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Luxton and Matthews parks and the Washburn Avenue tot lot were supposed to get playground renovations next year. Phelps Park was to get a wading pool replacement. Lyndale Farmstead and Painter parks were slated for building improvements.

But those and 12 other projects would be put off a year as part of a revamped proposal by Minneapolis Park Superintendent Jayne Miller.

Miller wants to use that money instead to replace a site that pulverizes downed trees, pay off the debt of an athletic complex outside the city, revive an indoor pool in the Phillips community and pay for overruns on older projects.

Her recommended delays come as the Park and Recreation Board is preparing to ask taxpayers to vote for more money for neighborhood parks.

Miller said shifting priorities are part of the budgeting process and she has a duty to be fiscally responsible.

For the Matthews playground at 2318 28th Av. S., Miller’s recommended delay would be the second postponement of equipment replacement. That delay means potential costs increases for the playground, from $150,000 this year to $197,500 in 2017, when adjusted for inflation. A $600,000 project to replace a 45-year-old wading pool at Matthews also has been pushed back a year.

“I’m not thrilled about anything being postponed,” Commissioner Scott Vreeland said. “That’s something that’s been in the hopper for a while.”

But he said he recognizes that many pieces make up the park system’s building program and that there’s room to debate priorities.

Matthews actually has three playgrounds. One on the south side serves preschoolers, and two are close to Seward Montessori School and get heavy student use.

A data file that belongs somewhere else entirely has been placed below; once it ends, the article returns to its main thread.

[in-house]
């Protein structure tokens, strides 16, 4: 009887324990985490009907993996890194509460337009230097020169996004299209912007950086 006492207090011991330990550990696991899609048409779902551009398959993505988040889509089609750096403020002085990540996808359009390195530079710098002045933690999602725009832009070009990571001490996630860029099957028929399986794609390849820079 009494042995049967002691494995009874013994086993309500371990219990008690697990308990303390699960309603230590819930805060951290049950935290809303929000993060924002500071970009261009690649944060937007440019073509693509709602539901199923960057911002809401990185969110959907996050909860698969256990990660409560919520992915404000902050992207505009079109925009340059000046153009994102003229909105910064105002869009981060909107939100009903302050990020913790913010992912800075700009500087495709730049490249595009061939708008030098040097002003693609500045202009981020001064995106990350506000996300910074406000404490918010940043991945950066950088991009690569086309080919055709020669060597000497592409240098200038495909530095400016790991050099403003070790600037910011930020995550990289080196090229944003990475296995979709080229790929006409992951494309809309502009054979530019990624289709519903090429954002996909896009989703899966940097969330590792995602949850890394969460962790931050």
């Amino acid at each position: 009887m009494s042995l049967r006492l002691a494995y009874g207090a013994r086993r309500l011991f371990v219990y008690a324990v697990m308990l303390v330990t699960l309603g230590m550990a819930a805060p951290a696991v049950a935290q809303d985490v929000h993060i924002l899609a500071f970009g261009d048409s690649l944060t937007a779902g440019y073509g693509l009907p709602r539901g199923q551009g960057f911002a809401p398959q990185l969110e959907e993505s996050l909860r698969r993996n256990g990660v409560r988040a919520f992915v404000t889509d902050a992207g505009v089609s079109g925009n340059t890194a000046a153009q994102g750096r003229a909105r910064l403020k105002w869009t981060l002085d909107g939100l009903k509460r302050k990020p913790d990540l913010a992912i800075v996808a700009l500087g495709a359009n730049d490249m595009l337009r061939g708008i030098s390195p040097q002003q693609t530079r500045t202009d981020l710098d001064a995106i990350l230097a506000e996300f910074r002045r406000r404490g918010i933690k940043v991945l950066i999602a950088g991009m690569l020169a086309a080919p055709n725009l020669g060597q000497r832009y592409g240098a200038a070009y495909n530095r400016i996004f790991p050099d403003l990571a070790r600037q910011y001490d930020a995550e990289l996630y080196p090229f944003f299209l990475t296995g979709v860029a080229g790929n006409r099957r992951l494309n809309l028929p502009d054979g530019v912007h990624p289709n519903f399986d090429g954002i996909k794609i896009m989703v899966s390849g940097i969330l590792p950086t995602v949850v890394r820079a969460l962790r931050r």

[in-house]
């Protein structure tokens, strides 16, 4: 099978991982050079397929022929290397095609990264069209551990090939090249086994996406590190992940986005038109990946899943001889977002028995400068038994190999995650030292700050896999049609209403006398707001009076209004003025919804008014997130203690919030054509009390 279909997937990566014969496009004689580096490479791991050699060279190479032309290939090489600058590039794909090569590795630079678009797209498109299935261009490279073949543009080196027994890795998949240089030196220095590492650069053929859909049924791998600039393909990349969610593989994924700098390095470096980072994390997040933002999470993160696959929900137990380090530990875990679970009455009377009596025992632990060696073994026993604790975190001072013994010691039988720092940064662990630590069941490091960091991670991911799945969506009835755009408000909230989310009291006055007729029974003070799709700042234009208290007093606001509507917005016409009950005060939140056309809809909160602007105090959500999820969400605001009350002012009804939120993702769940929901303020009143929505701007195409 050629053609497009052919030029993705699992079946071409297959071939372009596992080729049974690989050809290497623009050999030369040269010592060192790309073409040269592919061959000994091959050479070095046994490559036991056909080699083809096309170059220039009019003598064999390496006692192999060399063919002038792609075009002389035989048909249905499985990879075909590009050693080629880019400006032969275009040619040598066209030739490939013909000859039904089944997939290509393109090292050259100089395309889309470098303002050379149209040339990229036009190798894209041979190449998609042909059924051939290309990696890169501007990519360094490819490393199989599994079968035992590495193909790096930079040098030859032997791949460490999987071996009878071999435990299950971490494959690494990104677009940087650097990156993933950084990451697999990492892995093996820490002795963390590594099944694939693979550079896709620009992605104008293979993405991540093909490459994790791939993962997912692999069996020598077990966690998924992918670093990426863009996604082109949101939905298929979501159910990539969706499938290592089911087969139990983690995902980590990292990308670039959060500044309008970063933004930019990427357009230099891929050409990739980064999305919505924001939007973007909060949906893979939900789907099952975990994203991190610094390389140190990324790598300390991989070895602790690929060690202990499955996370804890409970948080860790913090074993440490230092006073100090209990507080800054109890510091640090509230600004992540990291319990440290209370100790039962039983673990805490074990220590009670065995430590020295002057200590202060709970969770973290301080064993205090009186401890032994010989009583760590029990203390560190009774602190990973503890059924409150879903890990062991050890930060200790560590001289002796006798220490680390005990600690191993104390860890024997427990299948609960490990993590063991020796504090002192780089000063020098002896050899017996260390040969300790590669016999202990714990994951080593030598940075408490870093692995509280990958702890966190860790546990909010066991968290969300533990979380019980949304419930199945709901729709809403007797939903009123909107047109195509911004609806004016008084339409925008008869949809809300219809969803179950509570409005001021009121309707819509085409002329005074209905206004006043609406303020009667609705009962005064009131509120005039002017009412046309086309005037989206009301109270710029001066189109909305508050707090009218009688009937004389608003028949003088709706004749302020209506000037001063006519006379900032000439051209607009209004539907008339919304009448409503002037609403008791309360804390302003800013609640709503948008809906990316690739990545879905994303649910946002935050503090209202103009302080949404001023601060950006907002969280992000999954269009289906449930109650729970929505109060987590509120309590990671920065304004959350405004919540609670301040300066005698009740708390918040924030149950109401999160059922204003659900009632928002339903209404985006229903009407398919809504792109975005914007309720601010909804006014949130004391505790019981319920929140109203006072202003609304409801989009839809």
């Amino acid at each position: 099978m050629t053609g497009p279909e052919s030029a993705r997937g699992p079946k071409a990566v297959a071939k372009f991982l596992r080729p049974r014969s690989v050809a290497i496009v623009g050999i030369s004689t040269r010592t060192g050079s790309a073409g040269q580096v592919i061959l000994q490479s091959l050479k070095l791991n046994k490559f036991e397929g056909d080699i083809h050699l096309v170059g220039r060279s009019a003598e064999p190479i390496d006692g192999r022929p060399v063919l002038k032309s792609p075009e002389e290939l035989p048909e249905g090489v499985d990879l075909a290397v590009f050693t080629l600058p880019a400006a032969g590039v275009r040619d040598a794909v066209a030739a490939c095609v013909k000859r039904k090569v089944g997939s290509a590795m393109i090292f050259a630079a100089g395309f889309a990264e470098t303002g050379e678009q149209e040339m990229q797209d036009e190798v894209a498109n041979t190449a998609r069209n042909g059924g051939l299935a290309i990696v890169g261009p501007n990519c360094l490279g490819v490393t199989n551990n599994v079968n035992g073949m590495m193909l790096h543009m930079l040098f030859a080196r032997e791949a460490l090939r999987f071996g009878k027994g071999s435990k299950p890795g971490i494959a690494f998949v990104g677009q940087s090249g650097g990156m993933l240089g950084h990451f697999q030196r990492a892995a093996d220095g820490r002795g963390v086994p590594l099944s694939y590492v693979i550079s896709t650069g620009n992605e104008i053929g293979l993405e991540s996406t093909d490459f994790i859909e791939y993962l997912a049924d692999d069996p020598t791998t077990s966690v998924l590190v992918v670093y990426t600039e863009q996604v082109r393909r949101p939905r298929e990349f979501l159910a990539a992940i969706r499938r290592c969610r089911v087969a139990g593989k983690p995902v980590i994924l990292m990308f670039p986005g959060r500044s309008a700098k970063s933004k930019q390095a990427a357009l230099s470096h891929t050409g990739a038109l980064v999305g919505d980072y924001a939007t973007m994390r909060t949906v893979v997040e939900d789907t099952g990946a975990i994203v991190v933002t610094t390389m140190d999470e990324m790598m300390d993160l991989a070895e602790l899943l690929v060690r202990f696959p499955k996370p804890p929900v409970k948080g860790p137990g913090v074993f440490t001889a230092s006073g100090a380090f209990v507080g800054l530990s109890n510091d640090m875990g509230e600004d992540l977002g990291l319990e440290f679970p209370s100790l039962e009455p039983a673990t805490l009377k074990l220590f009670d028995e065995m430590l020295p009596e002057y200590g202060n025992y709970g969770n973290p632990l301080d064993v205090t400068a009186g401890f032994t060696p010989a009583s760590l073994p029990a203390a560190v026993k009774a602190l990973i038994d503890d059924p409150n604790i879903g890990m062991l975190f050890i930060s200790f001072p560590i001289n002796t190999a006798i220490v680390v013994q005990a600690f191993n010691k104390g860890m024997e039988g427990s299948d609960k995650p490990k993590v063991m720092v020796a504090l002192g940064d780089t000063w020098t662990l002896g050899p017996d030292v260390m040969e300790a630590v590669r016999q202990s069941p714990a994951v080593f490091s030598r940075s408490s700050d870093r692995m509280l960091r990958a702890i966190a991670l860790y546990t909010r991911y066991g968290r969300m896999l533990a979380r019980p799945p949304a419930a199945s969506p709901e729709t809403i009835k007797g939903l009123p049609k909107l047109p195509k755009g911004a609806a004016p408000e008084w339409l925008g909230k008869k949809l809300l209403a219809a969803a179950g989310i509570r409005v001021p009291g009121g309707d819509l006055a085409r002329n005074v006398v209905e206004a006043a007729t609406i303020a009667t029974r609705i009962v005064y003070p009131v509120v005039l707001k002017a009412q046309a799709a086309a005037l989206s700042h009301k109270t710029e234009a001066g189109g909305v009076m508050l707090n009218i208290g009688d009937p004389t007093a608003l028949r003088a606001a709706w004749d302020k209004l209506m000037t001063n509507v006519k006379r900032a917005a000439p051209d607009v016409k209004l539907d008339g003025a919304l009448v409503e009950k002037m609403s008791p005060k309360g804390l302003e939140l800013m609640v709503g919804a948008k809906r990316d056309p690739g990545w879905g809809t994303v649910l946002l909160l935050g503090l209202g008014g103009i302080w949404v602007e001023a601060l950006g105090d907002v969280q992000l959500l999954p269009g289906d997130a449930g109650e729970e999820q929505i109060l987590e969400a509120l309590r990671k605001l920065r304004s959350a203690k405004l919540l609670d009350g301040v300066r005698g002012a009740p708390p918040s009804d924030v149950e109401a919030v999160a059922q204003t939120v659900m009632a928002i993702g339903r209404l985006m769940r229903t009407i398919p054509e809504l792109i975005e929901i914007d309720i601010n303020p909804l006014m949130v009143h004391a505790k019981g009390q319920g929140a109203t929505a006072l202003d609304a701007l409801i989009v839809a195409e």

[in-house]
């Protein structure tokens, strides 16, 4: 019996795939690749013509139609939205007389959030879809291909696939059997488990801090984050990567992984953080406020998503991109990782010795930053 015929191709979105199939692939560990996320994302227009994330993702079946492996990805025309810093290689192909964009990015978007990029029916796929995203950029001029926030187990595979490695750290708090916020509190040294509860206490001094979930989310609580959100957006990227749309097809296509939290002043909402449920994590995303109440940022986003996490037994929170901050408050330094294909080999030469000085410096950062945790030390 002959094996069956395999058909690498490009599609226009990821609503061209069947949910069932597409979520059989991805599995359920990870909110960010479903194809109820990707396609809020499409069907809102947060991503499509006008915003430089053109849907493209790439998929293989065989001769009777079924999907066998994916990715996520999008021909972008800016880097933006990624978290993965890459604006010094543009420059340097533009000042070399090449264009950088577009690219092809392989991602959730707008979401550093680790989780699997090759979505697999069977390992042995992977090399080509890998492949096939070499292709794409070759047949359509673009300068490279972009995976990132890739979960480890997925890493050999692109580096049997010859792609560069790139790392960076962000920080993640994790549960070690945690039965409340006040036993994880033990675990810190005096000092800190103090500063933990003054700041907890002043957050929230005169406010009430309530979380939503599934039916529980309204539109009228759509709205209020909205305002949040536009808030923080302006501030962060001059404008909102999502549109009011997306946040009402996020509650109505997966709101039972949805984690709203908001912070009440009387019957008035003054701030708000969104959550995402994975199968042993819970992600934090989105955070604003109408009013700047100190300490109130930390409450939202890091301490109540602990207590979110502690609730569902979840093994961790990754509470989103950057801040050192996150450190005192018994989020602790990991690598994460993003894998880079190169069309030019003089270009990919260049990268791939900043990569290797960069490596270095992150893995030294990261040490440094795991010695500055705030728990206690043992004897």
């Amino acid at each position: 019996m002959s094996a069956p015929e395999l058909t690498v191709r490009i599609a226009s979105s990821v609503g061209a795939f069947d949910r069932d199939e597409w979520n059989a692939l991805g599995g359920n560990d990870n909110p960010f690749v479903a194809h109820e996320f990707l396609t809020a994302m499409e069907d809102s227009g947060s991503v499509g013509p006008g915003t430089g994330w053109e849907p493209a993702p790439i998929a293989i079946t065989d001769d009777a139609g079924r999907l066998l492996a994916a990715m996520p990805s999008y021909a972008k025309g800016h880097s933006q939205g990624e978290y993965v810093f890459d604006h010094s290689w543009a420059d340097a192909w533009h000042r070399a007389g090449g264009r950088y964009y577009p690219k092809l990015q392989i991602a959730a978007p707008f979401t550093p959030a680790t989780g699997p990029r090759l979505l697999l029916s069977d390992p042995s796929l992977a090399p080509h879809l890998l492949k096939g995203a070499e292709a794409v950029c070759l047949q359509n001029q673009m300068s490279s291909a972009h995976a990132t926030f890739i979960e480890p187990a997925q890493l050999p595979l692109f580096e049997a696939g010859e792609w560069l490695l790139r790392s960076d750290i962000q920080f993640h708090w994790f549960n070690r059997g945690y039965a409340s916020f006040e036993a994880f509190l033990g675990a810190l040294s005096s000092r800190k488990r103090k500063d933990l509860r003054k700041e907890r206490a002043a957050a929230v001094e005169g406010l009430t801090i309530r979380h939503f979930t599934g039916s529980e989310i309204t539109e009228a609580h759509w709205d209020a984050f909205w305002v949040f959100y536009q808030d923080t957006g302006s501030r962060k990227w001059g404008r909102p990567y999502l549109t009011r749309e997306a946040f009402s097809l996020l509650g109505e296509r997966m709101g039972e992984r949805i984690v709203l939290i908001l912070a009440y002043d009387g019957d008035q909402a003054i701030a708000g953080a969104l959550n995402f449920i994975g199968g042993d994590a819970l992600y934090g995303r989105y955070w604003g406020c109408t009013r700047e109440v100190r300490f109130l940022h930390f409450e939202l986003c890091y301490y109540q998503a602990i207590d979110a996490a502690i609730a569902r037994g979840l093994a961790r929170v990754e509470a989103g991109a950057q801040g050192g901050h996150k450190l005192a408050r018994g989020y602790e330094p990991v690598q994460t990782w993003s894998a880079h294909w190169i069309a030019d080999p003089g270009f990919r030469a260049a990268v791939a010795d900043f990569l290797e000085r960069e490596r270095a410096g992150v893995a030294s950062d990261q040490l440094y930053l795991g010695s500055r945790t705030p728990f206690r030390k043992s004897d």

The playgrounds’ last major upgrade came in 1994. But safety and accessibility standards have changed since then, affecting spacing and height of equipment and the material under equipment, according to Kate Lamers, project manager.

For example, sand will be replaced with wood fiber under equipment because it gives a better bounce in falls and doesn’t deteriorate plastic coatings the way sand does.

In addition, the project will replace some equipment built in 2009 that left area parents unhappy and had safety issues that resulted in slides being removed. Despite the delays, “I think people are just happy it’s going to be done,” said Kerry Cashman, community coordinator for Seward Neighborhood Group.

The delays will move up other projects deemed more pressing. For example, $350,000 is being set aside for a new wood processing facility that Miller said is needed because the current site near Minnehaha Park now has nearby veterans housing. A bigger example is a $5.46 million swimming center at Phillips Community Center. Although much of the money is coming from state borrowing, city schools and private fundraising, the park district still needs to fill a $661,000 gap to meet a state deadline.

Some diverted money is going to cover overruns at other recent park renovations: $20,000 at Bethune, $150,000 at McRae, and $208,000 at Minnehaha that will be redirected from other projects for the next four years.

But the biggest hit causing the delayed projects is an accounting shift Miller has proposed. That involves the Neiman Sports Complex at Fort Snelling, which has nearly $3.2 million remaining to be paid on the $17 million borrowed to develop it for athletic field rental.

Rather than use a special fund created by moneymaking enterprises such as golf, parking and special events, Miller wants to use the park system’s capital budget. That crowds out some neighborhood projects, but the extra money in the special fund could allow for more spending on golf.

Steve Brandt • 612-673-4438

Twitter: @brandtstrib